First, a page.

Tuesday, 10 August 2010


The terminator is the line that divides the sunlit and night-darkened parts of a planet. That was the original (1770) meaning and it's still used today.

That's because the Latin terminus meant boundary or limit, from which we get bus terminals, terms and conditions, fixed term parliaments and indeed many terms for things (because a term has a limited meaning).

As Tennyson put it:

Be near me when I fade away,
To point the term of human strife,
And on the low dark verge of life,
The twilight of eternal day.

Anyway, from that you get the idea of terminating somebody's employment. Legally speaking, you can do this two ways: you can terminate without prejudice, meaning that you are open to the idea of re-employing them, or you can terminate with prejudice meaning that you will never hire them again. The latter is for employees who have done something awfully naughty and broken your trust.

The CIA employs agents. If you break the CIA's trust and reveal secrets to the other side, your employment will be terminated. Indeed, it will be terminated with prejudice. Indeed, the CIA may make sure that nobody ever employs you again by the simple expedient of murdering you. This they jokingly refer to as termination with extreme prejudice.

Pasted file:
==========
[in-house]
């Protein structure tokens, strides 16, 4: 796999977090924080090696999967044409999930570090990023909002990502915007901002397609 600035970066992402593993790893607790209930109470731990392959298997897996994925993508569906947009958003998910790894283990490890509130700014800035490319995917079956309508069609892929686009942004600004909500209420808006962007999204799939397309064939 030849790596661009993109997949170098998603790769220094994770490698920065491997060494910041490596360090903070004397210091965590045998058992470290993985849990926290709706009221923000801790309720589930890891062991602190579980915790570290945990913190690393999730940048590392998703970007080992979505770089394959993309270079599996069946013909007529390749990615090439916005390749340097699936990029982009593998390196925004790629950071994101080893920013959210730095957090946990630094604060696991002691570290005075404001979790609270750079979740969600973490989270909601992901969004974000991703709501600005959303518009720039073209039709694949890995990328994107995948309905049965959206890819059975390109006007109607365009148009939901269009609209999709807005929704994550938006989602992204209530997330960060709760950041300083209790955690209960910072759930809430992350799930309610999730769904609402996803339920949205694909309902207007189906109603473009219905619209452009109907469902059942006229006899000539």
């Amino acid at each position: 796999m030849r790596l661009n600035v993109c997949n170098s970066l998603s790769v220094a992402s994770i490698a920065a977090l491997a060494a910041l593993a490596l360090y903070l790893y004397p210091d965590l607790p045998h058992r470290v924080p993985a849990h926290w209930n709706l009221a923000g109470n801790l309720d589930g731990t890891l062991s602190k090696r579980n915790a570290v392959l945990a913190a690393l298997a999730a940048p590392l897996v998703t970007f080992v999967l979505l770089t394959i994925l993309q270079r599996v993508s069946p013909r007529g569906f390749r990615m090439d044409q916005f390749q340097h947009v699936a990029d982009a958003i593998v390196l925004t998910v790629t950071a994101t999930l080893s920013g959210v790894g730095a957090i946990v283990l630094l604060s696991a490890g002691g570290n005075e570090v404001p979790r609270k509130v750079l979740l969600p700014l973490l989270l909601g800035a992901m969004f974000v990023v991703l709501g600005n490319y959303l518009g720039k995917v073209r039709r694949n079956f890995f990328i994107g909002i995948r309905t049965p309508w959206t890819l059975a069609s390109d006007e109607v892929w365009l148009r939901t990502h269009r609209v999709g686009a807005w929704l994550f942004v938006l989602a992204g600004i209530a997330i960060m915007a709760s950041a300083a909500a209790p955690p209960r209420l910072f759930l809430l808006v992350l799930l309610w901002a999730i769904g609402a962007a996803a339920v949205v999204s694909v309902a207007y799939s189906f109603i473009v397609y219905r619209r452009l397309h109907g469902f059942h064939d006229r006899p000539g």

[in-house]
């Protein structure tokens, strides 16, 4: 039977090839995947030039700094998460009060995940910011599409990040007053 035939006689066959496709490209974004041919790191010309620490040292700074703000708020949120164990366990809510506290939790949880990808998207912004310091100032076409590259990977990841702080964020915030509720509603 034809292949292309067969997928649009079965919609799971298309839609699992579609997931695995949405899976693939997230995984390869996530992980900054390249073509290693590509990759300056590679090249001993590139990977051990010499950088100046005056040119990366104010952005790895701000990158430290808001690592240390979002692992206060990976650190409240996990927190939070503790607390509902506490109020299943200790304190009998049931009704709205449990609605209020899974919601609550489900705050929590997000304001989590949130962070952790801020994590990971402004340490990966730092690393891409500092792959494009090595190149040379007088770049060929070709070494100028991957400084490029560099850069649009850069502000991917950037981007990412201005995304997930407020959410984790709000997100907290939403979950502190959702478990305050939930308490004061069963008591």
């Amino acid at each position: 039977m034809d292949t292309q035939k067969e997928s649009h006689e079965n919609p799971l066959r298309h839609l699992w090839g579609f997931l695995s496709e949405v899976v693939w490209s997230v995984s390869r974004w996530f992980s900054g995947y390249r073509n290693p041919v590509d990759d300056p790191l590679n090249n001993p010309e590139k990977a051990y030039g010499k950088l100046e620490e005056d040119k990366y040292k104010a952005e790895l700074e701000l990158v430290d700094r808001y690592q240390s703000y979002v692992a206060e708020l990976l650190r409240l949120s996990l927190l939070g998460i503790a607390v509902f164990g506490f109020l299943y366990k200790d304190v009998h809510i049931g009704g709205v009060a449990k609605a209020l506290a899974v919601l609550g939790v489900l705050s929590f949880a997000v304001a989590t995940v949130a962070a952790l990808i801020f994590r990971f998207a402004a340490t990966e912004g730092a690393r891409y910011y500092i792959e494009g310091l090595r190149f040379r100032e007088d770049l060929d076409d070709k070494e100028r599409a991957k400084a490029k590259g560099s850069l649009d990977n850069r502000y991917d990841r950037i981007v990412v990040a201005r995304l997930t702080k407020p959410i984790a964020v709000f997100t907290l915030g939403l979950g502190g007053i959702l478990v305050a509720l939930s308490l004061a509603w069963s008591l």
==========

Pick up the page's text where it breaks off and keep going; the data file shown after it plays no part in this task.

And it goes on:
The CIA being awfully secret, it's hard to say exactly when the phrase was invented. It's first recorded of a double agent in 1969. The important thing for us, dear reader, is that it is this usage that took the word terminate away from astronomy, contract law and bus depots and made the word big and tough and scary.

And thus and therefore the T800.

As an interesting point of technique: James Cameron just wanted to have a scene where a lorry explodes and then a robot walks out of the burning wreckage. The rest of the plot was invented to lead up to that one image. So the film was written from the end backwards. Compare Mickey Spillane's system explained here.

The Inky Fool's plans for world domination gather pace


  1. I hear Quinton Tarintino writes his stories around a soundtrack: He takes his record, chooses the songs he likes and writes a story for which those songs will provide the soundtrack. It could be true.

  2. I hate to be the one dragging Daleks into the comments (I would say dragging Daleks 'kicking and screaming' but you rarely get a good kick from a Dalek), but isn't 'exterminate' another word for terminate with extreme prejudice?

  3. Yes and no and yes. Exterminate originally meant to drive out - to send beyond the boundary. But it did acquire the sense of killing or destroying utterly far earlier (in 1649).

    Keda, that may well be true now, but I know that he didn't write all of the stories for Pulp Fiction. I can't remember which was whose but you can look it up on IMDB.